Keep in mind that government doesn’t manufacture anything.

On top of that, government today regulates virtually everything, generating a hidden cost to producers and consumers.  Some analysts think it’s a miracle that the economy actually grew despite increased borrowing, taxes and regulation.

The incoming Trump administration has a staunchly pro-business agenda.  The focus on jobs and economic growth is front and center.  A new executive order instructs federal agencies to halt the issuance of more regulations, and the new President has indicated a desire to reduce them by 75%.   Another executive order has frozen hiring of federal employees, opening the door to replacing government employees with technology, something that has happened in the private sector.  Yet other executive actions advance the approval of the Keystone XL and Dakota Access oil pipelines – using American steel – creating new high-paying construction jobs and indicating an interest in making America energy independent.  Reducing tax rates, especially the high corporate tax rate, is another Trump administration objective.  It’s the carrot to encourage companies to build here, even as he waves the stick of high tariffs for goods brought in from overseas.  It’s getting a respectful hearing from otherwise skeptical business leaders.

These actions are not going to be enough, but they are indications that the new administration is determined to streamline government and incentivize private industry to grow.  According to Brian Wesbury, Chief Economist of First Trust, the earning per share of the S&P 500 is estimated to be $130, an increase of 20% in 2017.  Growth in earnings of that magnitude can justify an increase in market valuations and add a few percentage points to the annual GDP.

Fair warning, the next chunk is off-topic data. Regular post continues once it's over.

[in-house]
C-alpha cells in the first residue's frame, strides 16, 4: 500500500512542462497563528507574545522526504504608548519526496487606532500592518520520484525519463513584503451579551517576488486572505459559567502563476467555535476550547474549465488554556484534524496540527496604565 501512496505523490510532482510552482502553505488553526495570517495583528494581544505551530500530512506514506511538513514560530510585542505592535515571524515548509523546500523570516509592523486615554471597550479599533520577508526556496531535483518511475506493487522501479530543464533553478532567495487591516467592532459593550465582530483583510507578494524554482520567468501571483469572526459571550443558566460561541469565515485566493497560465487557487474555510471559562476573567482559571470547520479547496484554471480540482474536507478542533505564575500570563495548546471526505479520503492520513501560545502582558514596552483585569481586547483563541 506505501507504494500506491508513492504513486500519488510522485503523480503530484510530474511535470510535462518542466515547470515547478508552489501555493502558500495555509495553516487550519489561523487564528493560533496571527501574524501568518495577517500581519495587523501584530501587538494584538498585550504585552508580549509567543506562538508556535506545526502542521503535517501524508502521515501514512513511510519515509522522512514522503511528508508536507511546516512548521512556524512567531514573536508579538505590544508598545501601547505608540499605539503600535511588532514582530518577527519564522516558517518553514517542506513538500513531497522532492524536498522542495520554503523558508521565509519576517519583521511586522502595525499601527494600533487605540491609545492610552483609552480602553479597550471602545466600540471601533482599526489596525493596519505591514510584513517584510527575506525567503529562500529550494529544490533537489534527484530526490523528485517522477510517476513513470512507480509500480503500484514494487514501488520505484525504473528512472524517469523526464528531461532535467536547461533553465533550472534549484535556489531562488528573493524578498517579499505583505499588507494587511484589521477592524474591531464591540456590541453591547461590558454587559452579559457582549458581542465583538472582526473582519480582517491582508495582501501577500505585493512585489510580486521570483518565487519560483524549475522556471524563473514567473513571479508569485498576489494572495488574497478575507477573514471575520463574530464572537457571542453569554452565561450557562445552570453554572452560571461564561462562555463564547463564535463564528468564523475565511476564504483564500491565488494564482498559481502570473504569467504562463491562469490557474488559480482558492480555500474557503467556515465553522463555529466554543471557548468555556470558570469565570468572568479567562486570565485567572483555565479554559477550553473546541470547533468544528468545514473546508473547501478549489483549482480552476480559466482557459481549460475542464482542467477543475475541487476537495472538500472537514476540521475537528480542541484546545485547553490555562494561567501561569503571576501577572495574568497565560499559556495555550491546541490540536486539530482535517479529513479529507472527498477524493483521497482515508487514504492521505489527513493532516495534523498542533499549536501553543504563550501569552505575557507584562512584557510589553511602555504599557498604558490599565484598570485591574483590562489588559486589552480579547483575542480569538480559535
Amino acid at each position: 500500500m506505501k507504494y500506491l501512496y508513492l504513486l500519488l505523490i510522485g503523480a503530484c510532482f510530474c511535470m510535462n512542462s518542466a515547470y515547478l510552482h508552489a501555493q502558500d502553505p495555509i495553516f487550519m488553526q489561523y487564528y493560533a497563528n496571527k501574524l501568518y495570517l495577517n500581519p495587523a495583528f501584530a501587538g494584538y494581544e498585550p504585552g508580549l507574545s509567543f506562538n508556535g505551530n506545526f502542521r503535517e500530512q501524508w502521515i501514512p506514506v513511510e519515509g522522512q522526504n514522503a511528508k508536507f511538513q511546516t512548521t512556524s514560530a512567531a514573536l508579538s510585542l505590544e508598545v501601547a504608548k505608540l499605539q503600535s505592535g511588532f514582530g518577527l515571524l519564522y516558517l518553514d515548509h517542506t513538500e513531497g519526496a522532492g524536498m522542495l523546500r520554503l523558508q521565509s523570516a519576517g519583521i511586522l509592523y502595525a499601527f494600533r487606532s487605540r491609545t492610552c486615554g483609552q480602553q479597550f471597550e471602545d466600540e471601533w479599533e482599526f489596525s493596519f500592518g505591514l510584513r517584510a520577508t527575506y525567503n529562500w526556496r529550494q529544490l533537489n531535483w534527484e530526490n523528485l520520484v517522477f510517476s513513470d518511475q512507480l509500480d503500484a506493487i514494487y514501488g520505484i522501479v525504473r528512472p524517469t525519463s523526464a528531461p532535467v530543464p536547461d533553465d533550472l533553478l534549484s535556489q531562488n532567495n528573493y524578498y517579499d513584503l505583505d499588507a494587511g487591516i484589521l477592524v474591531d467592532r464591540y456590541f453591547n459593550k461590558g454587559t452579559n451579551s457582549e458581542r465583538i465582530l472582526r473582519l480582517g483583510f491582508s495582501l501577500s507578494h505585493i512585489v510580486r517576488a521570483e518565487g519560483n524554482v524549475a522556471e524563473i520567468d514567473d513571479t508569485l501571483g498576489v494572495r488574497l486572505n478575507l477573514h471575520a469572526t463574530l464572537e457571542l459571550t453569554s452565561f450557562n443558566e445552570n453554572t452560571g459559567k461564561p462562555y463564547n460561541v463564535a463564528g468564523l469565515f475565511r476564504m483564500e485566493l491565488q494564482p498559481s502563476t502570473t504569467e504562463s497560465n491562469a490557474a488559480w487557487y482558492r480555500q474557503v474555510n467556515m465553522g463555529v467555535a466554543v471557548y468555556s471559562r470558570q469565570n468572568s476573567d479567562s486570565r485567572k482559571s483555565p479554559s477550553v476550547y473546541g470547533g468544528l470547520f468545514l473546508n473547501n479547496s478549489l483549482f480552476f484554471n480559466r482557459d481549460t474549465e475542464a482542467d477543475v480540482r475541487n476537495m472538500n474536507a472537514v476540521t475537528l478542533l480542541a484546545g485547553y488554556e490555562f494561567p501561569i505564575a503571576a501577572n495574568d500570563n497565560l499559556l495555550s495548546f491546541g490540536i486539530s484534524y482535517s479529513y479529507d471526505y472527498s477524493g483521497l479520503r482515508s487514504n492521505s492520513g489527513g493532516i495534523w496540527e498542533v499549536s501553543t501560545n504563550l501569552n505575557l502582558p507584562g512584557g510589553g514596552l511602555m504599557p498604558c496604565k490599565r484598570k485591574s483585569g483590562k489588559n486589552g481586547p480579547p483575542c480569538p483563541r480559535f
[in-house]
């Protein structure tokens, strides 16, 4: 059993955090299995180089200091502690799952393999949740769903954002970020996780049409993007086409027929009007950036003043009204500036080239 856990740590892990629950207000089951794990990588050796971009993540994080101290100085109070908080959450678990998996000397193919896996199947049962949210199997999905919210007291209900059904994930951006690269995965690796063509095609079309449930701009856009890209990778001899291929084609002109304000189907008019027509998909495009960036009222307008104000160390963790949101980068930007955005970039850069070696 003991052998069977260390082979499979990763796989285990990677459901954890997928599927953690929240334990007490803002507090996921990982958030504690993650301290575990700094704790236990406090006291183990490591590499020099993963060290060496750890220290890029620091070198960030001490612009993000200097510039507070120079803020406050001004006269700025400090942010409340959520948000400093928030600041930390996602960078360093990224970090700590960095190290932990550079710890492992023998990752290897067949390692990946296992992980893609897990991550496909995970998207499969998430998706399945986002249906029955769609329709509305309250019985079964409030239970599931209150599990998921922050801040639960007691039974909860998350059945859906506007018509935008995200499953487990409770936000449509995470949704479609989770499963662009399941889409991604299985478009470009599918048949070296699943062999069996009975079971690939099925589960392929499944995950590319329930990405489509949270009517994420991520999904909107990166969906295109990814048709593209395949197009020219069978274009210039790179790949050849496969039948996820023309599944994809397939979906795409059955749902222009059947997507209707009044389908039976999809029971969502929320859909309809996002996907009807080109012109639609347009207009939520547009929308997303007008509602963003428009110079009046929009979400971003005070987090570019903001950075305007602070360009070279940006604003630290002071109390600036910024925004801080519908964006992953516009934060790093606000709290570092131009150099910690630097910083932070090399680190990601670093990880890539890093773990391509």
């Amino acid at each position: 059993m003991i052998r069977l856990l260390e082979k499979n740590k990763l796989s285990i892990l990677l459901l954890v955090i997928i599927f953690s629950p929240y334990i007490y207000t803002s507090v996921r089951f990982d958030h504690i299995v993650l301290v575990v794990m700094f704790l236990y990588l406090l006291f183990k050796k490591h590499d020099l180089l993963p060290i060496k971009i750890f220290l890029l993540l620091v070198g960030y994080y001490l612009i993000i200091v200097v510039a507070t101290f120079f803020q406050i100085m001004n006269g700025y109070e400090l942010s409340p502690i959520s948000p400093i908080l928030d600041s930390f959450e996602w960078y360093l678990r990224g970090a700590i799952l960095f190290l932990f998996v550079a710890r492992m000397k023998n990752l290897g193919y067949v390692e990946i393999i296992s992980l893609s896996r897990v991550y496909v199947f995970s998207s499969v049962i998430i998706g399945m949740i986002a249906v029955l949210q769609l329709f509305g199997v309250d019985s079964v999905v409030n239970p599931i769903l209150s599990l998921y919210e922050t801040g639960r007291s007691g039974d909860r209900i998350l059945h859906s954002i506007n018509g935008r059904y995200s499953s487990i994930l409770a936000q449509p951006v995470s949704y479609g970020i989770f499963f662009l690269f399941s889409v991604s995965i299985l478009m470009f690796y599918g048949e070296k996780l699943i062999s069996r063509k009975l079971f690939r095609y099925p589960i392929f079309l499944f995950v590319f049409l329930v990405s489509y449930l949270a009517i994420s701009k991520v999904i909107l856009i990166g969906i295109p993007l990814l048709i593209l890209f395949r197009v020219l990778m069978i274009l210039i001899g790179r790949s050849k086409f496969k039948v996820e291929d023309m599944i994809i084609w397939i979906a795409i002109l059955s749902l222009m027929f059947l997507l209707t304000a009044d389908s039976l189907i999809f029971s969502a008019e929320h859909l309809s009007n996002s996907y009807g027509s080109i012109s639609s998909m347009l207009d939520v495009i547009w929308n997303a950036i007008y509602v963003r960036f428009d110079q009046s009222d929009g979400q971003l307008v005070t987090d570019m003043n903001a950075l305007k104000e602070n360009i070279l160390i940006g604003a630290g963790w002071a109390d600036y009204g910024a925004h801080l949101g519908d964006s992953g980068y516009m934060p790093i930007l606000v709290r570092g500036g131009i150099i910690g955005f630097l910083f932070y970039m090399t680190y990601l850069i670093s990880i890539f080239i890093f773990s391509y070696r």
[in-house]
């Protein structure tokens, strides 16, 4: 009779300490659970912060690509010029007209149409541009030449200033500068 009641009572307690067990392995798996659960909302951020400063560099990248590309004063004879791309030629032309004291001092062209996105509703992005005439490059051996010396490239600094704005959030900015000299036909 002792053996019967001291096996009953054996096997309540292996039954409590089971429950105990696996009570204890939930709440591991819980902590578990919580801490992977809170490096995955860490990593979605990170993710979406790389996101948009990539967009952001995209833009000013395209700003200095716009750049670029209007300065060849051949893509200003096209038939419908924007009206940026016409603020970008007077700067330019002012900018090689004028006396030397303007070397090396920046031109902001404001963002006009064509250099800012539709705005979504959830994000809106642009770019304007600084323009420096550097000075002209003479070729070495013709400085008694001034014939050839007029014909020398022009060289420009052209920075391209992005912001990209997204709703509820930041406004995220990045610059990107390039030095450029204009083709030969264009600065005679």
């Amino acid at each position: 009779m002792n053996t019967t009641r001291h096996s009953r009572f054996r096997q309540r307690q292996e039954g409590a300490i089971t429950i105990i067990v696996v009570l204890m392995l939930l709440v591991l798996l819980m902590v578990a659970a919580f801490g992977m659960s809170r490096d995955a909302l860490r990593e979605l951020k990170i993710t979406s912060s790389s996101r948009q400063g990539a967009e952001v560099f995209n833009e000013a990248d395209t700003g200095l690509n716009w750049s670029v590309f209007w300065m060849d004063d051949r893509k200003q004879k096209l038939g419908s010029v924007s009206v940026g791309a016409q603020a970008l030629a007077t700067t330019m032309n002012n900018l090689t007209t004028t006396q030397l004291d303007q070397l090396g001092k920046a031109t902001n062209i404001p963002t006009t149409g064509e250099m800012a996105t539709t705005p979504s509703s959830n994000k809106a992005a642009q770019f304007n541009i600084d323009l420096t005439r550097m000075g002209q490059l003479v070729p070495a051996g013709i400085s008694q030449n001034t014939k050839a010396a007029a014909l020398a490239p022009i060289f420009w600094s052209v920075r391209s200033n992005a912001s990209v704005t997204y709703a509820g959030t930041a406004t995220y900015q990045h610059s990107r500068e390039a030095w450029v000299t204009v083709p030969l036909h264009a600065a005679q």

To get back to our horse analogy, it looks as if the jockey riding the horse will be put on a diet.  If that happens the thoroughbred who was a “Plow Horse”  may become a “Race Horse.”

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Dow Breaks the 20,000 level

The Dow Jones Industrial Average reached another milestone today.  The Dow broke through 20,000 as traders cheered.

For a little perspective here’s how the market reached past milestones.

dow-jones-milestones

A few points to remember.  There have been long periods when the Dow treated investors like riders on a roller coaster:  lots of swoops and slides only to end up where you began.  During those periods people made money with astute stock selection, not by buying “Mr. Market.”  We believe that those times will come again.

  • It took from 1929 to 1954 for the Dow to regain its previous high.
  • It took ten years – from 1972 to 1982 – for the market to break through the 1,000 level.

Keep in mind that the 1,000 point move in the Dow at the current level is just a little over 5% and is therefore not nearly as meaningful as a move from 1,000 to 2,000, a move of 100%.  But it’s still an important psychological barrier that had to be broken for the market to move higher.

The move makes sense from both a technical and fundamental standpoint.  Both retail and institutional investors are positive, as we have noted in the past.

The incoming Trump administration has moved with amazing speed to demonstrate their desire to increase the level of economic growth as a way of increasing job and wage growth.  They have expressed policy preferences for lower taxes, reducing regulations that stifle business development, and have been encouraging companies to build their businesses in the United States rather than overseas.

The trend is clear.  The only thing that could derail this train is a massive change in consumer sentiment or an external factor such as a war or other calamity.  The latter are known as “Black Swan” events and we must always keep in mind that they can occur.  We manage our portfolios with those possibilities in mind.

Eventually, valuations will get too high and the inevitable correction will occur.  In the meantime, we enjoy the ride while keeping a close eye on events.